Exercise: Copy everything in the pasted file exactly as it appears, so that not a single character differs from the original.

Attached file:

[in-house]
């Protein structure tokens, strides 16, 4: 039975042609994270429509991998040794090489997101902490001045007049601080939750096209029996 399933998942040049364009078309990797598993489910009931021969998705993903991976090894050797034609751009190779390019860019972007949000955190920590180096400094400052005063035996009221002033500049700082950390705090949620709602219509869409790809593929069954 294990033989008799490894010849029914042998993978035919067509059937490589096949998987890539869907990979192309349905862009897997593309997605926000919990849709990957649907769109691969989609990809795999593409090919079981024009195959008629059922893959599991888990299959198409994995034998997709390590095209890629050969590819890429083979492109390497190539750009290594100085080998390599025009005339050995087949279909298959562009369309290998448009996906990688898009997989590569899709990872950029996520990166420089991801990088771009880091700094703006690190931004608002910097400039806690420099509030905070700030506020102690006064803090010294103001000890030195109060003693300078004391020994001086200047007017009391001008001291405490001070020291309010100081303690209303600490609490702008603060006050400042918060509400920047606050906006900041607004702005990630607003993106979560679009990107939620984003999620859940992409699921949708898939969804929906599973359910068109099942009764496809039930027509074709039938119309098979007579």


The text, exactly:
[in-house]
């Protein structure tokens, strides 16, 4: 039975042609994270429509991998040794090489997101902490001045007049601080939750096209029996 399933998942040049364009078309990797598993489910009931021969998705993903991976090894050797034609751009190779390019860019972007949000955190920590180096400094400052005063035996009221002033500049700082950390705090949620709602219509869409790809593929069954 294990033989008799490894010849029914042998993978035919067509059937490589096949998987890539869907990979192309349905862009897997593309997605926000919990849709990957649907769109691969989609990809795999593409090919079981024009195959008629059922893959599991888990299959198409994995034998997709390590095209890629050969590819890429083979492109390497190539750009290594100085080998390599025009005339050995087949279909298959562009369309290998448009996906990688898009997989590569899709990872950029996520990166420089991801990088771009880091700094703006690190931004608002910097400039806690420099509030905070700030506020102690006064803090010294103001000890030195109060003693300078004391020994001086200047007017009391001008001291405490001070020291309010100081303690209303600490609490702008603060006050400042918060509400920047606050906006900041607004702005990630607003993106979560679009990107939620984003999620859940992409699921949708898939969804929906599973359910068109099942009764496809039930027509074709039938119309098979007579």